Eventually the Jordanian Government withdrew the
Legion by early ‘48 from West of the Jordan entirely,
till Abdullah invaded Palestine in May ‘48. By the
memoirs and statements of the time any British
seconded officers had returned to their own British
units or were kept East of the Jordan, but there were
still some contract officers in the force across the River.
Just in case this all sounds ad hoc if not outright
louche, it is the stuff of British avoidance of systematic
big thinking and as a defence measure in the 1941
“flap” when it looked as if Rommel might break
through Egypt, the British incorporated the Palestine
Police – a civilian formation albeit armed – into the
British Army. As such it sent a detachment to march in
the victory parade in London.
Arab Legionnaires fight from walls of Jerusalem, May
1948. John Phillips
Two Israely soldiers. May 1948. Frank Scherschel
Illegal Jewish immigrants aboard captured refugee
ship surrounded by British troops who halted the craft
shortly before the official creation of the state of Israel.
Haifa 1948. Dmitri Kessel
Fran Adam Commenst: The half platoon of helmeted
British troops on the quay waiting for the illegal
immigrants to (be?) disembarked are Parachute
Regiment. The giveaway is – unlike the usual British
“battle bowler” souplate design from the 14-18 trench
war – the brimless helmet developed for airborne units
(2 divisions in ‘44 – ‘45) not to catch the door in the
jump, or slipstream. Later a lot of them went to the
navy for similar reasons of warship constricted
passages and hatches. There is a third design in which
the brim angle is not pressed so it has a parabolic
outline which served from 43-44 (till GRP – glass
reinforced plastic ie kevlar brimless took over in the
70’s because APC’s -armoured personnel carriers are
also cramped). The purpose of the broad but parabolic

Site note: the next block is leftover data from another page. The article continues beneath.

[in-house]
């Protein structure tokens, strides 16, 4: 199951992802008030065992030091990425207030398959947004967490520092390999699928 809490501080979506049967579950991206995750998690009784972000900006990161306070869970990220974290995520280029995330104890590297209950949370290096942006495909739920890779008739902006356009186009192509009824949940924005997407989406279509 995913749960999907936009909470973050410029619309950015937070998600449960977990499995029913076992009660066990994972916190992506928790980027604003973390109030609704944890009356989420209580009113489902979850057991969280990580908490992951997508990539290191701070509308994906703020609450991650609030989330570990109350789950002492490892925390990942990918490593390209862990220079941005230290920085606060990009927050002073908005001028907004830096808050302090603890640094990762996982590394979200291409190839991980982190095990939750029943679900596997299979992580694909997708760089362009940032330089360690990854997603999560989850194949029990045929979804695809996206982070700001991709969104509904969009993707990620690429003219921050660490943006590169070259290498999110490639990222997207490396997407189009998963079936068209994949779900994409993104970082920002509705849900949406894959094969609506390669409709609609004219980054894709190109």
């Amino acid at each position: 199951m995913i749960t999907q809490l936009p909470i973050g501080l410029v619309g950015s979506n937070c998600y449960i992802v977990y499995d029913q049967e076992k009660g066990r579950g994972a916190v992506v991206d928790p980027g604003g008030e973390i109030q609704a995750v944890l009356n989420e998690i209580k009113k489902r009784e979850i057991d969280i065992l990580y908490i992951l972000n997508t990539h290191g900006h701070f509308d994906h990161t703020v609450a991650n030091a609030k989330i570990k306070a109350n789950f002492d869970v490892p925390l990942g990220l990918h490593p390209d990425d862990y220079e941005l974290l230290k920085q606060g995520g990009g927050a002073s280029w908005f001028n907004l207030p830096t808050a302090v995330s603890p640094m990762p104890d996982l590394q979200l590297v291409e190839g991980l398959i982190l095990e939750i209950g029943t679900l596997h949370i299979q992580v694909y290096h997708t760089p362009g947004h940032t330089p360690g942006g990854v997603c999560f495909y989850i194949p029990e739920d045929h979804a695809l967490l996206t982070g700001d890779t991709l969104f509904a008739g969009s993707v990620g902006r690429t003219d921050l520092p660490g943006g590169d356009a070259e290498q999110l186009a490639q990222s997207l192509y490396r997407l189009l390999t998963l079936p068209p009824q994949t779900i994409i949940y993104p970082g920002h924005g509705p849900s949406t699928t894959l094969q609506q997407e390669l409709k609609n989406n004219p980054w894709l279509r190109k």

third design which can be seen in the second lot of
photos was it protected the neck when on lying the
ground as it was impossible to wear jauntily with the
chinstrap behind the head.
Refugees on captured ship. Dmitri Kessel
Jewish Refugees from illegal ship. 1948. Dmitri Kessel
Elderly Jews going to Zion's Gate evacuating the
Jewish quarter of Jerusalem. June 1948. John Phillips
The Legion having a Banquet dinner. April 1948. John
Arab refugees crowding a British ship carrying them to
Acre. May 1948. John Phillips
Haganah Soldiers. May 1948. Frank Schersche
View of Haifa from Mt. Carmel in June 1948. Frank
The next two photographs are remarkable. I found
them in the different parts of the archive. It occurred to
me to compare the architectural elements, the stair, the
window openings, etc. This is before and after of the
same place!
Jewish families waiting outside their homes to be
evacuated by Arab troops. Jerusalem, Israel. June
1948. John Phillips
Rubble lying in the streets after Arab looting of Jewish
homes. Jerusalem. June 1948. John Phillips
Looting in burning Jerusalem, John Phillips. June
Jewish people attempting to leave portion of city
surrendered to Arab forces. Jerusalem, Israel. June
1948. John Phillips
International Red Cross employees helping Jewish
refugees. Jerusalem, Israel. June 1948. John Phillips
People along the waterfront watching an air raid. May
1948. Frank Scherschel
Elderly Jewish man sitting in street after surrender of
city. Jerusalem, Israel. June 1948. John Phillips
Arabs evacuating the village of Zenin. May 1948. John
Women and children refugees evacuating the village of
Zenin. May 1948. John Phillips
British Marines guarding a deserted Arab street of
Haifa. May 1948. John Phillips
Israeli Soldier. May 1948. Frank Scherschel
Jews take over as British Mandate ends. May 1948.
Frank Scherschel
Israeli men celebrate the end of the British Mandate.
May 1948. Frank Scherschel
Tel Aviv. May 1948. Frank Scherschel
Tel Aviv, Israel. 1948. Dmitri Kessel
Girls being trained in signal work at British detention
camp. Cyprus. June 1948. Frank Scherschel
A British soldier sitting guard on a rooftop. 1948.
Dmitri Kessel
Frank Adam comments: The British – Scots by his
Tam O’Shanter hat style – soldier with Bren light
machine gun on a roof is in front of the dome of the
Tiferet Israel Synagogue, also known as the Nissan
Bek after its original warden/sponsor. The dome of the
Hurva reaches the walls/edges of its main structure and
is not on a “drum.” Both synagogue outlines are easy
to distinguish on learning this structural difference
which is obvious when you look at the Old City from
the walls or external viewing points. The Nissan Bek
was on the Eastern edge of the Western hill of the old
City now crowned with modern yeshiva buildings, while
the Hurva is further West.

Arab soldier with rifle riding on a motorcycle. March

1948. John Phillips
A trampled tarbouche lying in the street which will be
picked up as a trophy by the Jews. Zenin, Israel. May
1948. John Phillips